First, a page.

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Biology: Uncoupling Proteins Essay

2720 words - 11 pages

Since its’ discovery in the late 1970s, uncoupling proteins have roused excitement among cellular biologists due to its’ central role in energy dissipation. Subsequently, the uncoupling effect as well as the physiological role of the first uncoupling protein, UCP1, is well established when researchers at the time, were devoting their focus on the thermogenic capacity of brown adipose tissue or BAT. They were looking specifically at mitochondria in this tissue to define fat storage mechanisms in response to dietary restriction and temperature [1]. BAT comprises of numerous specialized fat cells with a function in generating heat and balancing energy. Cold-blooded animals and hibernating ...view middle of the document...

The metabolic pathway that mitochondria in cells use to reform ATP via the oxidation of nutrients is known as oxidative phosphorylation. ATP is known as the molecule that supplies the energy needed for metabolism. This pathway is highly efficient at releasing energy rather than the alternative pathway known as glycolysis. Glycolysis is the formation of pyruvate from glucose in the cytoplasm. When it enters the mitochondrial matrix, pyruvate is converted into acetyl-CoA which then enters the Krebs cycle.
Oxidative phosphorylation is a process by which electrons are transferred from electron donors to electron acceptors as is the case with oxygen in redox reactions. The energy released form this reaction forms ATP. The redox reactions are conducted by a series of protein complexes located in the inner mitochondrial membrane in eukaryotes. These protein complexes are known as electron transport chains, where there are five central ones involved in the reaction.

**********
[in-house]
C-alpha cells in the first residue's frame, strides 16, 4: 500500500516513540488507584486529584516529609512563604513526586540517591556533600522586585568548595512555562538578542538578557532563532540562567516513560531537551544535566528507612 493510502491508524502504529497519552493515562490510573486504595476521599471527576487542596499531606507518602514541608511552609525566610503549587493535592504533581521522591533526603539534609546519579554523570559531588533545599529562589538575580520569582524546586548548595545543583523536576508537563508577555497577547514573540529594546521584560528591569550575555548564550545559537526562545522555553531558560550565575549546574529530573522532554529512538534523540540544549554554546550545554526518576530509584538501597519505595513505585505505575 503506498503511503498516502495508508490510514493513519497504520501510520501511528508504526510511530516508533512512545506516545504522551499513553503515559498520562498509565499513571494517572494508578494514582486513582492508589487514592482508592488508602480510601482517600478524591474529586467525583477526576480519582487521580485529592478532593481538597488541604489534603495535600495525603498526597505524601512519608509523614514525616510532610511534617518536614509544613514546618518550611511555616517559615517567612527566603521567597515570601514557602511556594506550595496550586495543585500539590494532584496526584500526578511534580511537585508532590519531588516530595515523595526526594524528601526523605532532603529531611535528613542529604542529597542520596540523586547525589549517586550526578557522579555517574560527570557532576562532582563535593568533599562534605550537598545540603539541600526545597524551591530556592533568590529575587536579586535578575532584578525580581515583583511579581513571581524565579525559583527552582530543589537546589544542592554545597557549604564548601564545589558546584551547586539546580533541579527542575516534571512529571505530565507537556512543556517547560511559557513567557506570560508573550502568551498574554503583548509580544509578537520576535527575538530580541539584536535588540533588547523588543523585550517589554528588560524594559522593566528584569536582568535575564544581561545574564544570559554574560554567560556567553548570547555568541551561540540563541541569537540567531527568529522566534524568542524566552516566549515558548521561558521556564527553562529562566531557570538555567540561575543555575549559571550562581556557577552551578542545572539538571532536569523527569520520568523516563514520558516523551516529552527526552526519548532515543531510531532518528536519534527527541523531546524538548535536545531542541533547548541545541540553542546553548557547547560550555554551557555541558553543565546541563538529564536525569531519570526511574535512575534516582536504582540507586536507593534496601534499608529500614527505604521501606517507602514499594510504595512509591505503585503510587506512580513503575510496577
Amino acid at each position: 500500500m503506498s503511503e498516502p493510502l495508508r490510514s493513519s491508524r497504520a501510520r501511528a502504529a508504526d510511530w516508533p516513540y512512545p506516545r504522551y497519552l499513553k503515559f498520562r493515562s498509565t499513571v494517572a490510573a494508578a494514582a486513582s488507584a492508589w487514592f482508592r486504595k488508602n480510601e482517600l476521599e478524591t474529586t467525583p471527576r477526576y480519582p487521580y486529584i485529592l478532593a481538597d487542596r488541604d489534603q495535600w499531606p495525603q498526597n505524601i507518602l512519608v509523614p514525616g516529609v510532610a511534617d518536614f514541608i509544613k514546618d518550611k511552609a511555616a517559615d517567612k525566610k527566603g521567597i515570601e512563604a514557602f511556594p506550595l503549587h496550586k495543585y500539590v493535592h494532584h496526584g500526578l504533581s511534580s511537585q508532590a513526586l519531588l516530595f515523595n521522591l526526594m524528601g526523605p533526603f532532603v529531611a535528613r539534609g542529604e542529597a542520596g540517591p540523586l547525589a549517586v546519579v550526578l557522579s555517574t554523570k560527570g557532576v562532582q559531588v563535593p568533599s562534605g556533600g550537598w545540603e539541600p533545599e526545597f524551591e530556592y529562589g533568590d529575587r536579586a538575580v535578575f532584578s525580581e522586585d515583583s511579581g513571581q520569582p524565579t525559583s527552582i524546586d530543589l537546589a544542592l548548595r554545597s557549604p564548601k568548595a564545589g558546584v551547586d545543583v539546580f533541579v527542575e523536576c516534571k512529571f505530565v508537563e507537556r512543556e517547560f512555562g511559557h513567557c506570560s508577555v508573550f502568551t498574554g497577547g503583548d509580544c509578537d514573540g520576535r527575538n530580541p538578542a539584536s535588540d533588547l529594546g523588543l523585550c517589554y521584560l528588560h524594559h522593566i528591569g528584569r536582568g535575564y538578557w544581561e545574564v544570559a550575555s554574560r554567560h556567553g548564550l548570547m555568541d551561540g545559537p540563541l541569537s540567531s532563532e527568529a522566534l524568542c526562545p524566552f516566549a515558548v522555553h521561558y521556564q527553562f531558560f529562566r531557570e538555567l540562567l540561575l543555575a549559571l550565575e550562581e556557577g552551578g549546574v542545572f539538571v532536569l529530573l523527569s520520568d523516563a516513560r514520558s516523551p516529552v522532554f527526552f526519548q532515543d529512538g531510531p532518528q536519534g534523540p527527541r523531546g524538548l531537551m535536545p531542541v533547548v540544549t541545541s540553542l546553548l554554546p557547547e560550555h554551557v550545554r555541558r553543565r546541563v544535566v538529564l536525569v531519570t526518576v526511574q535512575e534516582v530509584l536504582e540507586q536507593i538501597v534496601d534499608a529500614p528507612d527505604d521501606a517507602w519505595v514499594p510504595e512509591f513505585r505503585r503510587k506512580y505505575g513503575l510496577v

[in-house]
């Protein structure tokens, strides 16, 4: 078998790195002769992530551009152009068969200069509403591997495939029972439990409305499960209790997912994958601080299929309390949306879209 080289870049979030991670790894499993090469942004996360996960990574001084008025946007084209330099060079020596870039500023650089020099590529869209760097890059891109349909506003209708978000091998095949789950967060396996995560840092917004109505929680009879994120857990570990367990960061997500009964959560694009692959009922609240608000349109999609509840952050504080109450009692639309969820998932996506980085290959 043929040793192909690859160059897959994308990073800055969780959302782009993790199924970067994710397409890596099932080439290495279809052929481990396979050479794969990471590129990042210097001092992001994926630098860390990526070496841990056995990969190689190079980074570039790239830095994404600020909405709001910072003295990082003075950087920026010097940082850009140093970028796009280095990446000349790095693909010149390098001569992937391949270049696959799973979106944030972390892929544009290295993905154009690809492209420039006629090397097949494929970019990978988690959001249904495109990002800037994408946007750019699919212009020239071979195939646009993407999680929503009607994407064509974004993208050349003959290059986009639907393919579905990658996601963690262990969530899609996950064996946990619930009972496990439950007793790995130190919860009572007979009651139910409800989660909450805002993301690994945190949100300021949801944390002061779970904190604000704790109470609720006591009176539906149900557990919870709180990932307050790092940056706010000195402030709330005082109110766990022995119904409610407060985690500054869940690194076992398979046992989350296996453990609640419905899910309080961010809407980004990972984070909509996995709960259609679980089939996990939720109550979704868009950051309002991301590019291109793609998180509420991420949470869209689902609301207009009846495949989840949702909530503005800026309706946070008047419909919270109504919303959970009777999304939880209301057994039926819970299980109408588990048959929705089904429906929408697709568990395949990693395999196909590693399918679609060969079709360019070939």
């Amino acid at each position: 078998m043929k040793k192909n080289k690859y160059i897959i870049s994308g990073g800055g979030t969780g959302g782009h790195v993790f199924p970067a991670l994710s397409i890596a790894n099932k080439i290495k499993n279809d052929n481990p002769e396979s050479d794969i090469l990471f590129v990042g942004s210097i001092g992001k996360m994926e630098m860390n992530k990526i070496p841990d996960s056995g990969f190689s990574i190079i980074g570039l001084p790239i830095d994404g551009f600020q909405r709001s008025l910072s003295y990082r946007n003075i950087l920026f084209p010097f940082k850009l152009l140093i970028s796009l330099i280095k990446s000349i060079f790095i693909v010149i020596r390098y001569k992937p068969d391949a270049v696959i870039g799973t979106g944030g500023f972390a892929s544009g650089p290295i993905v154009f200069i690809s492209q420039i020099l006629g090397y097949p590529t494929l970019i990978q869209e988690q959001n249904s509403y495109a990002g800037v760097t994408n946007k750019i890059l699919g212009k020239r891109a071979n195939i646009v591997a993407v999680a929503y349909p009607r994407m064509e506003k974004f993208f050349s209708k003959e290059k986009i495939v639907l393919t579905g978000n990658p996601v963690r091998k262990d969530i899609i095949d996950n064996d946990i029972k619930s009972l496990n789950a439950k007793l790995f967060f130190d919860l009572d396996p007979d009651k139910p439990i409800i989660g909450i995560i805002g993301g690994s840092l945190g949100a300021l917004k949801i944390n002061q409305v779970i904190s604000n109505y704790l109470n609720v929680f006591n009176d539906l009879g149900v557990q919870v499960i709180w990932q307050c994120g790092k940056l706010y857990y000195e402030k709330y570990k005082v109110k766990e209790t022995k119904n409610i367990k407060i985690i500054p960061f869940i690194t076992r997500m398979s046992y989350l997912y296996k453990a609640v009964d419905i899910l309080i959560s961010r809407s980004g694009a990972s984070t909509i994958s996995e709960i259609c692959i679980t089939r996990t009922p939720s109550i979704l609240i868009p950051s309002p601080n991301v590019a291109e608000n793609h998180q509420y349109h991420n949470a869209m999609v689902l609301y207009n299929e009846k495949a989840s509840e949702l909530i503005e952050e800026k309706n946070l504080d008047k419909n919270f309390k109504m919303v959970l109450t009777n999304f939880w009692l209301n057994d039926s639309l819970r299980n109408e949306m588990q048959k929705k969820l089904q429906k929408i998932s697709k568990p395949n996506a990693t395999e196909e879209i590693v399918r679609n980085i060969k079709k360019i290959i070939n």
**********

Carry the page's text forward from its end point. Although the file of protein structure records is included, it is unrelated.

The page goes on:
When electrons flow through the electron transport chain, energy is released which transports protons across the inner mitochondrial membrane. The potential energy is stored as a pH gradient and electrical potential across this membrane. ATP synthase, a large enzyme, taps into this energy and allows protons to flow across the membrane and down the gradient. ATP synthase then uses the energy to generate ATP from ADP in a phosphorylation reaction. The free radicals produced such as superoxide and hydrogen peroxide leads to propagation of free radicals.
The respiration that occurs in the mitochondria generates a proton gradient that establishes an electrochemical potential in the mitochondrial inner membrane. The electrochemical gradient is mainly used for ATP synthesis. In saying that, however, the energy that is available in the electrochemical gradient is not always coupled with ATP synthesis. A reaction known as ‘proton leak’ occurs and uses some of this energy. ‘Proton leak’ is a process whereby protons that are pumped into the inner membrane space of the mitochondria flow back into the matrix via proton conductance pathways that are contained in the inner membrane and thus bypass the ATP synthase[3-6]. Subsequently, the energy that is derived from this metabolic oxidation process is dissipated as heat. This ‘inefficiency’ of the mitochondria is termed mitochondrial uncoupling and is physiologically important as it accounts for 20% of basal metabolic rate [5, 7].
Mitochondrial uncoupling is facilitated by UCPs. UCPs are characterized as the anion carriers across the mitochondrial inner membrane which transport protons back into the mitochondrial matrix. The first to be discovered was UCP1 which was found in brown adipose tissue by Bouillaud et al., in 1985. UCP2 was then found and identified as being ubiquitously expressed [8] and UCP3 is found to exist solely in the heart and skeletal muscle [9]. UCP4 and UCP5 were discovered and suggested to be brain-specific as they localise in the...

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